Swansea singer Amy Sinha uses social media to catch the attention of New York record label
When Amy Sinha began uploading snippets of her new songs online, little did she realise
that they would come to the attention of a New York record label. She talks to MARK REES about it.
Yes, we all know that the internet has made the world a considerably smaller place, and in the blink of an eye we can share our deepest thoughts, brightest ideas and cutest kitten pictures with distant relatives and future friends in the most far-flung regions of the earth.
For music fans, the cyberspace revolution has meant that discovering new tunes has never been easier. Gone are the old days — some would say the good old days — of browsing through dusty old boxes in second hand record shops in the hope of unearthing an undiscovered gem, replaced by digital playlists and online recommendations, with the next ‘big thing’ emerging in the click of a mouse.
For Swansea singer Amy Sinha, it was embracing social media which led to her most recent, and most unlikely recording collaboration: across the Atlantic with Brooklyn-based record label Hawthplay Records.
“It’s a funny story,” says Amy with a smile when she recalls first hooking up with the New York music makers.
“It started when I got into Instagram last year,” she says of the picture and video sharing network.
“It only lets you put 15 second clips on, but I kept getting these songs in my head, so I recorded these short videos and then shared them on Facebook.”
The videos were shared by her friends — and their friends and their friends and their friends and their friends — and soon came to the attention of Ronald Lashley, a former jazz musician from Barbados who now writes and releases music from the Big Apple. It wasn’t long before he was enlisting Amy’s services.
“Ronald got in touch, and asked if I’d sing on his Christmas album,” she explains of their initial introduction.
The Christmas song was a success, and a few months later Amy was back in the studio laying down the vocals to her first single for the American label, Show Me The Way.
The recording process really is a Transatlantic affair: the music is written and performed in New York, but Amy’s vocals are added in a recording studio in Swansea. Although given the choice, she would be more than happy to jump on a plane and record the remainder of her upcoming album, Bossa Girl, in the Empire City.
“I’d love to go to New York,” she says.
“That’s my aim, to tour the world and to do different things.
“I love recording, and you have to do it; it gets you around the world. But it’s a means to performing live, and that’s what I want to do – I prefer singing live.”
Amy singles out her times performing at Wales Millennium Centre as particular highlights of her career to date.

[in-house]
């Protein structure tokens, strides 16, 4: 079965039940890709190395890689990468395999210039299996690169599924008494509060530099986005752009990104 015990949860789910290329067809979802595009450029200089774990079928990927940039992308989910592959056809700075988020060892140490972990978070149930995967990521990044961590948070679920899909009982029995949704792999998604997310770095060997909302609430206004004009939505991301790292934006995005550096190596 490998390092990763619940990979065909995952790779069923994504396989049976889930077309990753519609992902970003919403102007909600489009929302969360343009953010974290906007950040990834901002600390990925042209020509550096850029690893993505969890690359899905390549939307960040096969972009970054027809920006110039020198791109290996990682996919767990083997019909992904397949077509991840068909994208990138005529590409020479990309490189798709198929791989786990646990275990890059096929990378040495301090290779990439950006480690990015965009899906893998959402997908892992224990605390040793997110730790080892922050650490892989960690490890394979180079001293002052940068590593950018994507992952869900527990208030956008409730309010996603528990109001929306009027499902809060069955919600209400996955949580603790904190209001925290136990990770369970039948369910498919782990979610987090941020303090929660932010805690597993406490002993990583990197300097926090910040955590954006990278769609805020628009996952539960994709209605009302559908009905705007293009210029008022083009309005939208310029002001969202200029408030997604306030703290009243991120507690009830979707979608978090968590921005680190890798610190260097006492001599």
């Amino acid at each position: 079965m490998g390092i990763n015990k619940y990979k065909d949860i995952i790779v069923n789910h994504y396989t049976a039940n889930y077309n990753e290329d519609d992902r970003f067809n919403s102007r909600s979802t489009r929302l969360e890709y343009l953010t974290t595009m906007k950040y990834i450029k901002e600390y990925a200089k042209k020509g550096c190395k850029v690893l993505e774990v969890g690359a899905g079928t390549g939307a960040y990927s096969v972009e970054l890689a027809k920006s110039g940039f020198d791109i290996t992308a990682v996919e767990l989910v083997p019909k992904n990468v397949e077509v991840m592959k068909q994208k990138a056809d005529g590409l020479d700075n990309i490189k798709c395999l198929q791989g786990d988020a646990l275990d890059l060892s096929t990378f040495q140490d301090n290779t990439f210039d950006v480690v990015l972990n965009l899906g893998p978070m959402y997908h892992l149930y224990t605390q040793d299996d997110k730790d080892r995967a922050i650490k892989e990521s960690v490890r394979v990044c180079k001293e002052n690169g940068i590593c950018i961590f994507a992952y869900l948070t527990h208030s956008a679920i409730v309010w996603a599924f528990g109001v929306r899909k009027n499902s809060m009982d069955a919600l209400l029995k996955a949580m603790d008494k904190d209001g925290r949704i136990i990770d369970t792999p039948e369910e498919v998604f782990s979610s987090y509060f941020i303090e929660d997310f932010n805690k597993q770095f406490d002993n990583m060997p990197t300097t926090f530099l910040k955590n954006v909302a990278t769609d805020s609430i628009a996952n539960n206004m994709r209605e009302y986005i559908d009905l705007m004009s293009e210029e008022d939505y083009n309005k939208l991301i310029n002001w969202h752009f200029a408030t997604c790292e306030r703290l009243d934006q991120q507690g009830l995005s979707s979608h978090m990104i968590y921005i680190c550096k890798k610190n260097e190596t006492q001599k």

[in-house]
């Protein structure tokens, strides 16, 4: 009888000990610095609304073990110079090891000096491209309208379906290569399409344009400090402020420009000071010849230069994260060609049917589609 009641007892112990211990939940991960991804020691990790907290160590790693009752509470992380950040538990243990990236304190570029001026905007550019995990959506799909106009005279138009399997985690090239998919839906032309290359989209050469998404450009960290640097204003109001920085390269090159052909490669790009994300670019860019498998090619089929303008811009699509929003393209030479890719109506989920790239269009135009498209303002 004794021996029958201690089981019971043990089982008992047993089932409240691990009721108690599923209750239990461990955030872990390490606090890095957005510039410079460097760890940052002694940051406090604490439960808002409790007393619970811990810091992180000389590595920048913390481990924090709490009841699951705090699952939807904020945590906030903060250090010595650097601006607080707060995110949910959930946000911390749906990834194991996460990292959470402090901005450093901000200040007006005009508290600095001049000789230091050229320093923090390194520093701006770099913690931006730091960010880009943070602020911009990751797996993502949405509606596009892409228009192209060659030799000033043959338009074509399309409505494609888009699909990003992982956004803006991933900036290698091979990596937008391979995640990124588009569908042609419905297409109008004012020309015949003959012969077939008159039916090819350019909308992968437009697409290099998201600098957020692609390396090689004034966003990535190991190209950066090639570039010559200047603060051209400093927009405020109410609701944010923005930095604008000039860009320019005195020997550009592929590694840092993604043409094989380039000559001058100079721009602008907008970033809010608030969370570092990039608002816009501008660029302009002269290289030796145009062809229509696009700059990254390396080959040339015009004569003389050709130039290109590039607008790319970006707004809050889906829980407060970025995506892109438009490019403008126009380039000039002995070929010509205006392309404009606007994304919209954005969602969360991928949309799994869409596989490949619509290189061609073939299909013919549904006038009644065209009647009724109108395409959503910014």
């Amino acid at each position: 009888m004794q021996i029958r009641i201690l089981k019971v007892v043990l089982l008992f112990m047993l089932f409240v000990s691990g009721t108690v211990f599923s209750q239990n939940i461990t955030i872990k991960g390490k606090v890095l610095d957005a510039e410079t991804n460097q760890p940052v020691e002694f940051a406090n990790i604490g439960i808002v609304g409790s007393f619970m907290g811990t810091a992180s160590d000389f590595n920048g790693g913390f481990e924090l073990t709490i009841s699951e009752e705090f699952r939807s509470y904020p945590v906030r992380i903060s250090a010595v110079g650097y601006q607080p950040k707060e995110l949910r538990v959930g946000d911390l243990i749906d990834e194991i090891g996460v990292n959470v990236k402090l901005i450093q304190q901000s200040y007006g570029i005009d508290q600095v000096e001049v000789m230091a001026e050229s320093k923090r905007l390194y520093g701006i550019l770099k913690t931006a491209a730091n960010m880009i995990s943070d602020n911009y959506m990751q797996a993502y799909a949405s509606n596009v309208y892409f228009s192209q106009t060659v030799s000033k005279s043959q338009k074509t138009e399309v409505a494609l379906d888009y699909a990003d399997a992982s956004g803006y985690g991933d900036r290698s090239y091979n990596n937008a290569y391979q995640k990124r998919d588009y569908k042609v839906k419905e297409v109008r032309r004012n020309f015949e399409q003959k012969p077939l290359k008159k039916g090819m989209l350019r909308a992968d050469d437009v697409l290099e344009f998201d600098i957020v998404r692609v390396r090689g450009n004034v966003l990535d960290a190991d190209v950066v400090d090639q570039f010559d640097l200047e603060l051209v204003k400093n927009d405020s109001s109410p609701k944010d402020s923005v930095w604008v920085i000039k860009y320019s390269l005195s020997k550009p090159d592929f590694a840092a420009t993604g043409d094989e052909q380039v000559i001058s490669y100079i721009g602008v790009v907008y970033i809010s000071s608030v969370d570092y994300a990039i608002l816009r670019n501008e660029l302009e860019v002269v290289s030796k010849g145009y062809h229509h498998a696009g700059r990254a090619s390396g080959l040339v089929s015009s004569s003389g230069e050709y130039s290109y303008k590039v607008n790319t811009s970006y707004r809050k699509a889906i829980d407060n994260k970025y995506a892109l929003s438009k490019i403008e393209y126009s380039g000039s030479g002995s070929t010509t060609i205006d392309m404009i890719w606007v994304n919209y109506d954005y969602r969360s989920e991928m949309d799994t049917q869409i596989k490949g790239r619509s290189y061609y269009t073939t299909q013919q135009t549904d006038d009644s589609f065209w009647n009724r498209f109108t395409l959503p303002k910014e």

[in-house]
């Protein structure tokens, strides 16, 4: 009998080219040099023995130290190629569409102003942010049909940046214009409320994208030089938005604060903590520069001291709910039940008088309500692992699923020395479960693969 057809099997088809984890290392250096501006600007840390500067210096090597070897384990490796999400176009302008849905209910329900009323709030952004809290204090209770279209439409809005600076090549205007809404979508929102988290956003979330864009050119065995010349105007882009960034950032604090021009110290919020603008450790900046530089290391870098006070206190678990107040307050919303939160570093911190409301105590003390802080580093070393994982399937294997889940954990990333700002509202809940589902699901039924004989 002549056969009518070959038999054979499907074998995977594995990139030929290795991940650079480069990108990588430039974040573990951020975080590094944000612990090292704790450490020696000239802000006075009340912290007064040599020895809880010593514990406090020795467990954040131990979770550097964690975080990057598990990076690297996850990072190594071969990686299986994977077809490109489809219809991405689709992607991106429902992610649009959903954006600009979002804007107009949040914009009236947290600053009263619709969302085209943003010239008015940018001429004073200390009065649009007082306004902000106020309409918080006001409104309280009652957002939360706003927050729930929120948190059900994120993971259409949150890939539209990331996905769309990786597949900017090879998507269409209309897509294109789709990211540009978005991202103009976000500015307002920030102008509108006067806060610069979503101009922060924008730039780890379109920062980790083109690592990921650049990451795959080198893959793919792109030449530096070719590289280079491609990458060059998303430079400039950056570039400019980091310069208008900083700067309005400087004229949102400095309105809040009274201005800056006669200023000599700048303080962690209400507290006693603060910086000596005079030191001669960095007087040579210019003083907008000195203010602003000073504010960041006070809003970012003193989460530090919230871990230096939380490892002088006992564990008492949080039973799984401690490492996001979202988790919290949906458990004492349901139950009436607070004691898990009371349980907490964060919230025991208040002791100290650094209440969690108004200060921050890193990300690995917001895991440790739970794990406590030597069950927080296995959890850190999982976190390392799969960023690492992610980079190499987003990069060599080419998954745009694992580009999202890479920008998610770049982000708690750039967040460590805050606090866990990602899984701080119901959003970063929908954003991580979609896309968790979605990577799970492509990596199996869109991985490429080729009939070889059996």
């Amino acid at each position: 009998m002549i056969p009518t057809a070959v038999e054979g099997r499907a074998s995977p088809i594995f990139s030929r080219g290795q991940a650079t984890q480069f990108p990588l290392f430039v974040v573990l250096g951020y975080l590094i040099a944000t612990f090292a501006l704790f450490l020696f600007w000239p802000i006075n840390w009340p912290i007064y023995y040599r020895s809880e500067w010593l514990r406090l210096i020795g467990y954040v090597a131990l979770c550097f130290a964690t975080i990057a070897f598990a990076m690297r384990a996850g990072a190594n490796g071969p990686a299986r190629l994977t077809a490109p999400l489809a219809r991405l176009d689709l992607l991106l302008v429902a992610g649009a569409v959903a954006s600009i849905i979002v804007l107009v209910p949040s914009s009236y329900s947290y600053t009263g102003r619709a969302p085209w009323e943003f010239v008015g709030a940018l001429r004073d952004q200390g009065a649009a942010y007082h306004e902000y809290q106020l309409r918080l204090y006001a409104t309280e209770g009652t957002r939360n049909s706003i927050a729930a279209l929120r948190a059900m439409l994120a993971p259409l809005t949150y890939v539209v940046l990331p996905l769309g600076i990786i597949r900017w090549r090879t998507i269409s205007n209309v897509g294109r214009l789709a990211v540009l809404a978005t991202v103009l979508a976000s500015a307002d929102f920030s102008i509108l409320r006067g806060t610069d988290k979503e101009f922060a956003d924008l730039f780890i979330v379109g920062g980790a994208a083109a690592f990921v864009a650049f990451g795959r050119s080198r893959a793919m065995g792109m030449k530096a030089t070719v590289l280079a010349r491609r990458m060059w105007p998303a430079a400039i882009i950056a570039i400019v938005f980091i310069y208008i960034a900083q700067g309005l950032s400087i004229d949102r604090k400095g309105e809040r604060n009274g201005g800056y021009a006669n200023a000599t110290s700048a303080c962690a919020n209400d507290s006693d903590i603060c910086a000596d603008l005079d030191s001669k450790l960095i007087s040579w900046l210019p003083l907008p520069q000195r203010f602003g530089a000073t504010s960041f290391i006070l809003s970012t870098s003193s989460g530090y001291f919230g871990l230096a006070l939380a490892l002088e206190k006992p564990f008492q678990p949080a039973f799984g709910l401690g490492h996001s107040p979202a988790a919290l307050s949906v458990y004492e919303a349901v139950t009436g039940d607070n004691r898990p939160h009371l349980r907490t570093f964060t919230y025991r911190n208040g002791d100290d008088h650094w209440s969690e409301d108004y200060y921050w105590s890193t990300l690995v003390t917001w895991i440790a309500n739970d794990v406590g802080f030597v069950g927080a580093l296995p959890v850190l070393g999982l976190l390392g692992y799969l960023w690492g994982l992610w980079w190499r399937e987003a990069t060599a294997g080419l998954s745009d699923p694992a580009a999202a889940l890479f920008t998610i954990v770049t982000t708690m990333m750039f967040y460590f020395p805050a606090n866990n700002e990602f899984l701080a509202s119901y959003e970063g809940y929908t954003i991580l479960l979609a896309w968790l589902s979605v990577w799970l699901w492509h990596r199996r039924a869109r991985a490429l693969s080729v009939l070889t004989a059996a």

“I’ve sung there a few times, and each time was amazing. What was really good was singing my own songs – and selling my own CDs after it!” she laughs.
“I like that freedom.”
Growing up in Dunvant, Amy credits her local schooling with fostering her love of music – and for specifically pushing her in the jazz direction.
“I started in Dunvant Primary School, when I was in the school choir,” she tells me. “Then I went to St Michael’s comprehensive, where we did drama and I was always the one they called on if they needed singing.
“When I was 16 I went to Gorseinon College, and that’s when it really took off.”
During what she’d describe as the ‘golden period’.
“Definitely. 1996 to 1999 was a key time. I was in the same year as Katherine Jenkins, and there were loads of performances and awards and things going on. Penelope Ryan was principal, and Les Ryan was my teacher – he said I should be a jazz singer.
“After that I went to music college in Leeds and did a jazz degree.”
All of which made Amy something of a jazz specialist – although she’s keen to point out that she can do so much more.
“I used to be a jazz singer, but now I’m just a vocalist,” she tells me.
“I like to do other stuff, and I don’t want to be put into a box.”
That ‘other stuff’ has included a stint singing with the BBC National Orchestra of Wales as part of the BBC National Chorus of Wales – and Amy admits that classical singing is tougher than it looks.
“I just get these ideas in my head and I go for them,” she says of he decision to join the chorus — albeit temporarily.
“It was such hard work, they’re so good. I wanted to perform in St David’s Hall and the Brangwyn Hall at Christmas, and I did, but it’s not a long-term thing.
“I’ll stick to my own music!”
• Amy Sinha’s new single Show Me The Way is out now.
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